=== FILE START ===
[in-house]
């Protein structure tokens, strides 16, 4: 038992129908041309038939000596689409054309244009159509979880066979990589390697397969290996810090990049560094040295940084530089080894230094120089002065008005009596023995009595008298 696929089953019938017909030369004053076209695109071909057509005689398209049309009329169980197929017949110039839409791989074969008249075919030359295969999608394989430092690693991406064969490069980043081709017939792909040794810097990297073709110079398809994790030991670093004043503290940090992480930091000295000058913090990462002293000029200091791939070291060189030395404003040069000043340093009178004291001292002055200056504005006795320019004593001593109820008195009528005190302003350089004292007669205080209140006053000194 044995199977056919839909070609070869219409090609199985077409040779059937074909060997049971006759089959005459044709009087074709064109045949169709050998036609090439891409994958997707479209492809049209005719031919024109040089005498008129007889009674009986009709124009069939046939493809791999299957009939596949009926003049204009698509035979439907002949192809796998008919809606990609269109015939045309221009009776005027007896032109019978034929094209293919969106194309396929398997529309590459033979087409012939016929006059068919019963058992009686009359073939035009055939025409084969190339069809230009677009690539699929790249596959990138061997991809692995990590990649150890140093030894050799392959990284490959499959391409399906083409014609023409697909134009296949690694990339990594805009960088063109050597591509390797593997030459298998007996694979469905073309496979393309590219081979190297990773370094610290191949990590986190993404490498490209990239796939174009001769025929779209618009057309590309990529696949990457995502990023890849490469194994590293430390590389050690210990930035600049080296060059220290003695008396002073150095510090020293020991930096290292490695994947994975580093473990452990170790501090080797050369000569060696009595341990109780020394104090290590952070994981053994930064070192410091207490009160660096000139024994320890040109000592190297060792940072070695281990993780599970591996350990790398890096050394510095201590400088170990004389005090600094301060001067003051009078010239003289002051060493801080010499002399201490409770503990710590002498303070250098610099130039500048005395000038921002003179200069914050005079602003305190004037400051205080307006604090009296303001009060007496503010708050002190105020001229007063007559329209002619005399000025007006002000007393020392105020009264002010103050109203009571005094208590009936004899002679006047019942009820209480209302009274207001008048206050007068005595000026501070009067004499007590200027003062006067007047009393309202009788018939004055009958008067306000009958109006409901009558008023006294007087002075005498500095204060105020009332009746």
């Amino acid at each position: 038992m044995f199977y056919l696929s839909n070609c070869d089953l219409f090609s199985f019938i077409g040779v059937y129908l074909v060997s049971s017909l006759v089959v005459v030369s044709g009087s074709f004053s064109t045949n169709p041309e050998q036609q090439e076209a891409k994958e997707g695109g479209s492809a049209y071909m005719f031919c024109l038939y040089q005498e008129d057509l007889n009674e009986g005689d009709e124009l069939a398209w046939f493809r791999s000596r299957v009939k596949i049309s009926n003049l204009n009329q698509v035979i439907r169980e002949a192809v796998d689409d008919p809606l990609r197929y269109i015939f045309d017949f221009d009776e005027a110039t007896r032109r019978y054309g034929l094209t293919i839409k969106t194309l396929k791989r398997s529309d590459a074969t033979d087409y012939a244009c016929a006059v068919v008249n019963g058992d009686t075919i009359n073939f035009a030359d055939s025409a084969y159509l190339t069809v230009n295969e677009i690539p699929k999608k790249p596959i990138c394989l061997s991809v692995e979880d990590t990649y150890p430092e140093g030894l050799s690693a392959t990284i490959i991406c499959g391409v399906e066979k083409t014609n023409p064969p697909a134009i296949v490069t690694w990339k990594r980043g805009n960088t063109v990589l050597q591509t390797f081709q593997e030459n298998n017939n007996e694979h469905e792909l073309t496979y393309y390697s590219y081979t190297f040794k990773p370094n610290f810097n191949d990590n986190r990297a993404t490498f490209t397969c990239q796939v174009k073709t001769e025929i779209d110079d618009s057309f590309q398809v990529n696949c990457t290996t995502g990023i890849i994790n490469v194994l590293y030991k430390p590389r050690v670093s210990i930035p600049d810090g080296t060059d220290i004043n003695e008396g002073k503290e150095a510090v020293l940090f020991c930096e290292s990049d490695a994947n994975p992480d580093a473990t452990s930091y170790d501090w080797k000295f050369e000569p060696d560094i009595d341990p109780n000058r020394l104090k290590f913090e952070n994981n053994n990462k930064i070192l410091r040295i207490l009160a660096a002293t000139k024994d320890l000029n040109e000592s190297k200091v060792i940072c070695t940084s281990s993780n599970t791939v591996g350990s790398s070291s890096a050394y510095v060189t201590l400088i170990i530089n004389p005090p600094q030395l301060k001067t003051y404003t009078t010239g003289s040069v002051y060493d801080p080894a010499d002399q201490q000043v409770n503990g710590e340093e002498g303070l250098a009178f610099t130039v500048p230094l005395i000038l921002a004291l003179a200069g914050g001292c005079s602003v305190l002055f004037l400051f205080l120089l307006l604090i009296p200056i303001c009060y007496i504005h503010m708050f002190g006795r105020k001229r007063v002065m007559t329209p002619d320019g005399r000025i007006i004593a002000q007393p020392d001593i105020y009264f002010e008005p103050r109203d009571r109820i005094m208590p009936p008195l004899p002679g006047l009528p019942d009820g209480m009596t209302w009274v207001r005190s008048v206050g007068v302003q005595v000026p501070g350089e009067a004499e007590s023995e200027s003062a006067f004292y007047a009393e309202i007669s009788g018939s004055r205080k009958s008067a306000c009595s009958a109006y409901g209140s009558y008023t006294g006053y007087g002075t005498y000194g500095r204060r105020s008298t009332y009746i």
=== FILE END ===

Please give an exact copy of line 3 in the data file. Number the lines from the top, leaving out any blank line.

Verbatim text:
């Amino acid at each position: 038992m044995f199977y056919l696929s839909n070609c070869d089953l219409f090609s199985f019938i077409g040779v059937y129908l074909v060997s049971s017909l006759v089959v005459v030369s044709g009087s074709f004053s064109t045949n169709p041309e050998q036609q090439e076209a891409k994958e997707g695109g479209s492809a049209y071909m005719f031919c024109l038939y040089q005498e008129d057509l007889n009674e009986g005689d009709e124009l069939a398209w046939f493809r791999s000596r299957v009939k596949i049309s009926n003049l204009n009329q698509v035979i439907r169980e002949a192809v796998d689409d008919p809606l990609r197929y269109i015939f045309d017949f221009d009776e005027a110039t007896r032109r019978y054309g034929l094209t293919i839409k969106t194309l396929k791989r398997s529309d590459a074969t033979d087409y012939a244009c016929a006059v068919v008249n019963g058992d009686t075919i009359n073939f035009a030359d055939s025409a084969y159509l190339t069809v230009n295969e677009i690539p699929k999608k790249p596959i990138c394989l061997s991809v692995e979880d990590t990649y150890p430092e140093g030894l050799s690693a392959t990284i490959i991406c499959g391409v399906e066979k083409t014609n023409p064969p697909a134009i296949v490069t690694w990339k990594r980043g805009n960088t063109v990589l050597q591509t390797f081709q593997e030459n298998n017939n007996e694979h469905e792909l073309t496979y393309y390697s590219y081979t190297f040794k990773p370094n610290f810097n191949d990590n986190r990297a993404t490498f490209t397969c990239q796939v174009k073709t001769e025929i779209d110079d618009s057309f590309q398809v990529n696949c990457t290996t995502g990023i890849i994790n490469v194994l590293y030991k430390p590389r050690v670093s210990i930035p600049d810090g080296t060059d220290i004043n003695e008396g002073k503290e150095a510090v020293l940090f020991c930096e290292s990049d490695a994947n994975p992480d580093a473990t452990s930091y170790d501090w080797k000295f050369e000569p060696d560094i009595d341990p109780n000058r020394l104090k290590f913090e952070n994981n053994n990462k930064i070192l410091r040295i207490l009160a660096a002293t000139k024994d320890l000029n040109e000592s190297k200091v060792i940072c070695t940084s281990s993780n599970t791939v591996g350990s790398s070291s890096a050394y510095v060189t201590l400088i170990i530089n004389p005090p600094q030395l301060k001067t003051y404003t009078t010239g003289s040069v002051y060493d801080p080894a010499d002399q201490q000043v409770n503990g710590e340093e002498g303070l250098a009178f610099t130039v500048p230094l005395i000038l921002a004291l003179a200069g914050g001292c005079s602003v305190l002055f004037l400051f205080l120089l307006l604090i009296p200056i303001c009060y007496i504005h503010m708050f002190g006795r105020k001229r007063v002065m007559t329209p002619d320019g005399r000025i007006i004593a002000q007393p020392d001593i105020y009264f002010e008005p103050r109203d009571r109820i005094m208590p009936p008195l004899p002679g006047l009528p019942d009820g209480m009596t209302w009274v207001r005190s008048v206050g007068v302003q005595v000026p501070g350089e009067a004499e007590s023995e200027s003062a006067f004292y007047a009393e309202i007669s009788g018939s004055r205080k009958s008067a306000c009595s009958a109006y409901g209140s009558y008023t006294g006053y007087g002075t005498y000194g500095r204060r105020s008298t009332y009746i």